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ZAMBIA
 

Geography and Landscape

Geography

Zambia (officially: Republic of Zambia) is a republic in south central Africa. The total area of the country is 752,614 km2.

Zambia Satellite PhotoZambia Satellite PhotoPhoto: Public Domain

Zambia is completely surrounded by other countries and borders the Democratic Republic of Congo to the north and north-east (1930 km), Tanzania to the north-west (338 km), Malawi to the east (837 km), Mozambique to the south-east (419 km) and Zimbabwe (797 km), Namibia to the south-west (233 km) and Angola to the west (1110 km).

Landscape

The Zambian landscape consists largely of gently rolling plateaus with an average altitude of 1100 metres above sea level. In the east and north it gradually gets higher and along the border with Malawi the altitude regularly exceeds 1500 metres. Zambia's highest point is found in the Mafinga Hills (2301 metres), on the border with Malawi. On the border with Tanzania around Mbala is an area with an average altitude of 1500 metres.

The valleys of the Central Zambezi in Western Zambia and of the Luangwa in Eastern Zambia are the lowest parts of the country. The point where the Zambezi and Luangwa rivers meet is Zambia's lowest point at 329 metres.

Two of Africa's largest rivers have their source in Zambia, the Zambezi and the Congo River. Zambezi is the fourth largest river in Africa, after the Nile, the Congo and the Niger. In the south, Zambezi forms a border river with Namibia and Zimbabwe and eventually flows into the Indian Ocean after a long journey. About three-quarters of the country belongs to the Zambezi basin and its main tributaries: Kabompo, Kafue and Luangwa. The remainder drains into the Congo and its tributaries the Chambesi and Luapula. The rivers have highly variable water levels and are difficult to navigate because of the rapids and waterfalls. Famous are the Victoria Falls in the Zambezi, over 100 metres high and almost two kilometres wide. Here, the Zambezi thunders down the long zigzagging Batoka Gorge and then flows into the artificial Lake Kariba, which has formed behind the Karaiba Dam. Lake Kariba is 274 kilometres long and up to 48 kilometres wide.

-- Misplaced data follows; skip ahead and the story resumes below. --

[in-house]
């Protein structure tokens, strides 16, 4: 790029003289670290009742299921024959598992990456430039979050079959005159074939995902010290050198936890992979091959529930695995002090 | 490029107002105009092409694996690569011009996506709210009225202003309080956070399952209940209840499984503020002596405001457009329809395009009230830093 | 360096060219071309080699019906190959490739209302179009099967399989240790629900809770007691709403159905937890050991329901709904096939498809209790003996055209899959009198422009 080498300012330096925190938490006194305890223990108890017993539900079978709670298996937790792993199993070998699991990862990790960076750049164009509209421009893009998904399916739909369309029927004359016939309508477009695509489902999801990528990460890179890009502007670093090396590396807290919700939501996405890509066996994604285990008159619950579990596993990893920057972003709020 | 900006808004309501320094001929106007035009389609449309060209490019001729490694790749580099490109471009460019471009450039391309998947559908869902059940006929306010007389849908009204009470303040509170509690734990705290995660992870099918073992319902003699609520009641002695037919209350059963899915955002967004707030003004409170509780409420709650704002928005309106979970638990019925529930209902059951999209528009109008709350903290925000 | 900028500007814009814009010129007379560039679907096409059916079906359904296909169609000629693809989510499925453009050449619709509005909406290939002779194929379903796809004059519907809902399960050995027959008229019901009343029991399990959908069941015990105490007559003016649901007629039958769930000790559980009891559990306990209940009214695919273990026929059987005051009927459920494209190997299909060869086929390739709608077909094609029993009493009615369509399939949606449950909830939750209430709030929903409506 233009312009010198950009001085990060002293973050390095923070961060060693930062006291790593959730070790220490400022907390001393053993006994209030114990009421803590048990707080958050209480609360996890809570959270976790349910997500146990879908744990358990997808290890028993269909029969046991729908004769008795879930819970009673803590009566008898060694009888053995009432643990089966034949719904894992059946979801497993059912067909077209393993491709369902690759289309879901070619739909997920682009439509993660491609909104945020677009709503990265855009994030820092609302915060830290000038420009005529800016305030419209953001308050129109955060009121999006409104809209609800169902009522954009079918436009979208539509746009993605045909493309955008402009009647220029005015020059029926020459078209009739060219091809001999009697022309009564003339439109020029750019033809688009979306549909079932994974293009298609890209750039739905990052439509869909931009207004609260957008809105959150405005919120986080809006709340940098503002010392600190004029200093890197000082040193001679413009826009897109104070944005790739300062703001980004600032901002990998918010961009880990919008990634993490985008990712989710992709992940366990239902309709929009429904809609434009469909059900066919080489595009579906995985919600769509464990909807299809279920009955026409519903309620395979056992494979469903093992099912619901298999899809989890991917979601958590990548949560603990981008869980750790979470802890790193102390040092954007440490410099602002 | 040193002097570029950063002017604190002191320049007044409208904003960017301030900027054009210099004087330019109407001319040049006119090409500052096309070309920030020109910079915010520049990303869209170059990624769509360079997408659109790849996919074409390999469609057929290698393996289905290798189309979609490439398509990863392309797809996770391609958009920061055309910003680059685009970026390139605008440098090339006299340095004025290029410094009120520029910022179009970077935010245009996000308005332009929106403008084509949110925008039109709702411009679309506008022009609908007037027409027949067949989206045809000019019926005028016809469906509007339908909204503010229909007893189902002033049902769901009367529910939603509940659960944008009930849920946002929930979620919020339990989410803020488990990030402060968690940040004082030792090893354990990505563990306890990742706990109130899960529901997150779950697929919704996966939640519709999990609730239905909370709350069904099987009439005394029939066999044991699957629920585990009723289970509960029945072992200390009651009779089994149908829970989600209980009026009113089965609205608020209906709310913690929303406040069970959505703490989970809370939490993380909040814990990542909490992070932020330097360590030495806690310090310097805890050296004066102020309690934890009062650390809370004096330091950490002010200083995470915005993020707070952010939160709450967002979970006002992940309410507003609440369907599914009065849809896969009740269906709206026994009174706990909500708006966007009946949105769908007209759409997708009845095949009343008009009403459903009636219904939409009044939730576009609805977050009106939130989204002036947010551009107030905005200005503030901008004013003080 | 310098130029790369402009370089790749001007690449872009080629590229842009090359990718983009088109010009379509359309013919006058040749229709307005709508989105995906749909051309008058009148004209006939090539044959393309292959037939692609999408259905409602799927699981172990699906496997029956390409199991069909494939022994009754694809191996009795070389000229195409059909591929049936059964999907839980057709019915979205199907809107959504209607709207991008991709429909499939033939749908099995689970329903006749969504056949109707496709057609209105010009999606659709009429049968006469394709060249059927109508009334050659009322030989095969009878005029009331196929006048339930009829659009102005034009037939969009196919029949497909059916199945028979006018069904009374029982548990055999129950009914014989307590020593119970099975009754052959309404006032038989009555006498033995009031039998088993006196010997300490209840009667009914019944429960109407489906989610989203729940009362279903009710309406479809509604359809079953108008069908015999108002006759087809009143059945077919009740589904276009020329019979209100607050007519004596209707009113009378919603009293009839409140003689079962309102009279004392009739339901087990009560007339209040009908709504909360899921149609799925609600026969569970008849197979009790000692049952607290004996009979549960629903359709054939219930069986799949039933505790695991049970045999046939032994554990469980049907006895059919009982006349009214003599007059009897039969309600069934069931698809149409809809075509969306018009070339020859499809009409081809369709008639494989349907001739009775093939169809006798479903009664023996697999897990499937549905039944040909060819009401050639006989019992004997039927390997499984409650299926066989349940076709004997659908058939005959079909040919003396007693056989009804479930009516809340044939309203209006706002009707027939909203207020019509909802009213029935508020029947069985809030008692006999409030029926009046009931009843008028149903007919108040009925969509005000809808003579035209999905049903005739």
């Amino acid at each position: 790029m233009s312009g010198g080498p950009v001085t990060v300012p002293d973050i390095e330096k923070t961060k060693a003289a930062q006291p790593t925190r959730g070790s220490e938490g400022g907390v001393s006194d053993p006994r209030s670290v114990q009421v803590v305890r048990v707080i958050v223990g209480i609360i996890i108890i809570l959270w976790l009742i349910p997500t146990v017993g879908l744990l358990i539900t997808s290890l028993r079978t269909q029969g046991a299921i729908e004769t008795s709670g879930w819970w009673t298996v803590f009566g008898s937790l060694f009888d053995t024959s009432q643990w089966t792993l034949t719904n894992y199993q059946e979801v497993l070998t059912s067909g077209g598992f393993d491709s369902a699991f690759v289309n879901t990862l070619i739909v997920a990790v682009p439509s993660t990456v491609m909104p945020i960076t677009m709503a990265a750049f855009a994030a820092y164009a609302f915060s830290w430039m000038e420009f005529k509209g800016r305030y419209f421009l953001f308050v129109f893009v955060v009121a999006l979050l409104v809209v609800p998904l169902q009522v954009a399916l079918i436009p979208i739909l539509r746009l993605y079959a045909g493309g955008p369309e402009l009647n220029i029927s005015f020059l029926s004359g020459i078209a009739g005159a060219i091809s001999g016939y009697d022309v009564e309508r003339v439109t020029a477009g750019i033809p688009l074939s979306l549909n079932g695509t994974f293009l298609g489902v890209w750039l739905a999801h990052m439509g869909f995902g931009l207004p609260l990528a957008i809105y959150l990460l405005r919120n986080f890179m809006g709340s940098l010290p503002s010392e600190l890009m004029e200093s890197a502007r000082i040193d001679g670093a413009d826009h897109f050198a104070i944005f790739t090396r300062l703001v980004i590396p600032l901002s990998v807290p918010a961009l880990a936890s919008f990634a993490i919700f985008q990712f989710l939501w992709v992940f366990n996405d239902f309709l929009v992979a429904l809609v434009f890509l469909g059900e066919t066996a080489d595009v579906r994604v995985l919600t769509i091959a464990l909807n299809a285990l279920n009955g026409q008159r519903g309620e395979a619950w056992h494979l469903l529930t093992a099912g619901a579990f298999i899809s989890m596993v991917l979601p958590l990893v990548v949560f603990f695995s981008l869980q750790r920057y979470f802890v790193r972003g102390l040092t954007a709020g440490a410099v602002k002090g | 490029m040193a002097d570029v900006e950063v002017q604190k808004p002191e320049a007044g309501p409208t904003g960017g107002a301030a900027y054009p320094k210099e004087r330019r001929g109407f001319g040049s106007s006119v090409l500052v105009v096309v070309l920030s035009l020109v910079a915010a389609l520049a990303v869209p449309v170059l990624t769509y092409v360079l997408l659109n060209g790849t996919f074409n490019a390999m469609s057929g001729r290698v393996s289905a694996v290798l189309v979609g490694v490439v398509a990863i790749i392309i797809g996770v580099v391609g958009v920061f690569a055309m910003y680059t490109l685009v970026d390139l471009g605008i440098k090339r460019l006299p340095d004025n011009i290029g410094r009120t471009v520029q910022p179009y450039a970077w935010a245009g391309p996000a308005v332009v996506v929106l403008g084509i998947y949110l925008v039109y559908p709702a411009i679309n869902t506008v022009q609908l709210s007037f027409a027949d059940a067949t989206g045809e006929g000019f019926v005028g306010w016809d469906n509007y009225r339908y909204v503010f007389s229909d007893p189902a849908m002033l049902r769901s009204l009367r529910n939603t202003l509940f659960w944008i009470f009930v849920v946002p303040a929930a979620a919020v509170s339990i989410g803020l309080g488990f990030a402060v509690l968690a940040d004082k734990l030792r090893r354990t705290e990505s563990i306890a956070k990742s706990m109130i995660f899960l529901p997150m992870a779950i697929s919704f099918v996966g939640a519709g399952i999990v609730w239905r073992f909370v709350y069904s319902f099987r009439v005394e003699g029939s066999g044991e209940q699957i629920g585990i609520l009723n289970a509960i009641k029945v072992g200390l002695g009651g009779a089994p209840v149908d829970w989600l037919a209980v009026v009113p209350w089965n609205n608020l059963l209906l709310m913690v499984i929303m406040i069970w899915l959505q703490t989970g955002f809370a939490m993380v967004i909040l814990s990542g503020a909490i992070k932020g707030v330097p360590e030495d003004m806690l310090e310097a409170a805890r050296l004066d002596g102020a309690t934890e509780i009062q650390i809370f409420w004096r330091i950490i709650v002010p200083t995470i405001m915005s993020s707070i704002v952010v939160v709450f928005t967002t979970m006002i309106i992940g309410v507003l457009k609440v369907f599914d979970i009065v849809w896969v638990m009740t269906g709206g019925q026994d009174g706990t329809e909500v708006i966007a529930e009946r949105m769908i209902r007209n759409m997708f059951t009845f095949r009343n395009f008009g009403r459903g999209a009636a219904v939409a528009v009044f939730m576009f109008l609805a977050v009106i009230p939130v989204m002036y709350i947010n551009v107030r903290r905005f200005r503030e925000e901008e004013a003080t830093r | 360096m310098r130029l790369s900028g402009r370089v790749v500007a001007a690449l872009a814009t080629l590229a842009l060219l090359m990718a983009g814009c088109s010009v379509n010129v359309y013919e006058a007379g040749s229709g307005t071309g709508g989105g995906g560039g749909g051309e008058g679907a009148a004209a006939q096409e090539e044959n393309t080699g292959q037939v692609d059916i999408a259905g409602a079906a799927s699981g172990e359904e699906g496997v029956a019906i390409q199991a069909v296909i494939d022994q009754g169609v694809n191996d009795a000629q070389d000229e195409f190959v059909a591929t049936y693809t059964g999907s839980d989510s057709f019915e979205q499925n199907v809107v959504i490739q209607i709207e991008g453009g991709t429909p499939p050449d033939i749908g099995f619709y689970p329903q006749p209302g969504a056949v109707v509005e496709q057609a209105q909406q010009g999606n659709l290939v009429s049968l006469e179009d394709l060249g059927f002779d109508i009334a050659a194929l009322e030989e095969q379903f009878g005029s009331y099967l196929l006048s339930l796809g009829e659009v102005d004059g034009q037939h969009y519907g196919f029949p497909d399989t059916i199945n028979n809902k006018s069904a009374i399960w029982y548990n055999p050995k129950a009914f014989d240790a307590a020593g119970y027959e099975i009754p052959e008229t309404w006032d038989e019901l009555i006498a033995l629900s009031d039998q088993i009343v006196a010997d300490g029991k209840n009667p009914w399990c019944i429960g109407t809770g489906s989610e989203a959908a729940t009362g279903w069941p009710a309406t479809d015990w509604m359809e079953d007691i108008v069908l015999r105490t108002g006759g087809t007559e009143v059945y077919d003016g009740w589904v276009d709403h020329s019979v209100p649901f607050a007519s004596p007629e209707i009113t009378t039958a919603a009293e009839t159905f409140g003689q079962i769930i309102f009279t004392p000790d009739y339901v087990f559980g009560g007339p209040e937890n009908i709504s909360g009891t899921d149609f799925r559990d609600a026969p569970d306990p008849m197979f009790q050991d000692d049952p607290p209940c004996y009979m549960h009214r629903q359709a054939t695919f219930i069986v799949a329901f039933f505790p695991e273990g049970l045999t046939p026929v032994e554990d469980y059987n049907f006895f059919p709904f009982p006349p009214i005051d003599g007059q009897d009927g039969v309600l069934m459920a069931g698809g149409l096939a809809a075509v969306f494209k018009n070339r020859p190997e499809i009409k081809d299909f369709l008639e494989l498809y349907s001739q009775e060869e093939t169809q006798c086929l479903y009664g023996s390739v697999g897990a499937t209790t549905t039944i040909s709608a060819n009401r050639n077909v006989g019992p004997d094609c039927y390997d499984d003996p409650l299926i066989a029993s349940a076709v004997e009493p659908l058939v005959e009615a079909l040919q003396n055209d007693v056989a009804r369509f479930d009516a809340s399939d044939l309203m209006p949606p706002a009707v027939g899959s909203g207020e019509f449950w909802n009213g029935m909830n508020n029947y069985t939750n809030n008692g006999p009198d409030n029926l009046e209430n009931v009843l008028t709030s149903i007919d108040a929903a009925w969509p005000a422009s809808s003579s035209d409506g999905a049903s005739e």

In the extreme north-east is a part of Lake Tanganyika. Lake Tanganyika is 675 kilometres long, the second deepest lake in the world and contains one-sixth of the world's fresh water. To the east of Lake Bangweulu is a swamp that, at 10,000 km2, is one of the largest in the world.

Tanganyika lake, ZambiaTanganyika lake, ZambiaPhoto: Dave Proffer CC 2.0 Generic no changes made

Most of Zambia's soil is a combination of sand and loam; Western Zambia is covered with a thick layer of sand from the Kalahari Desert. Therefore, agriculture is hardly possible in these areas. In the North-East and in the Central, Southern and Eastern Province it rains much more and there we find clay soil.

Sources

Else, D. / Zambia
Lonely Planet

Posthumus, B. / Zambia : mensen, politiek, economie, cultuur
Koninklijk Instituut voor de Tropen / Novib

Zuidoost-Afrika
The Reader’s Digest

CIA - World Factbook

BBC - Country Profiles

Last updated November 2022
Copyright: Team The World of Info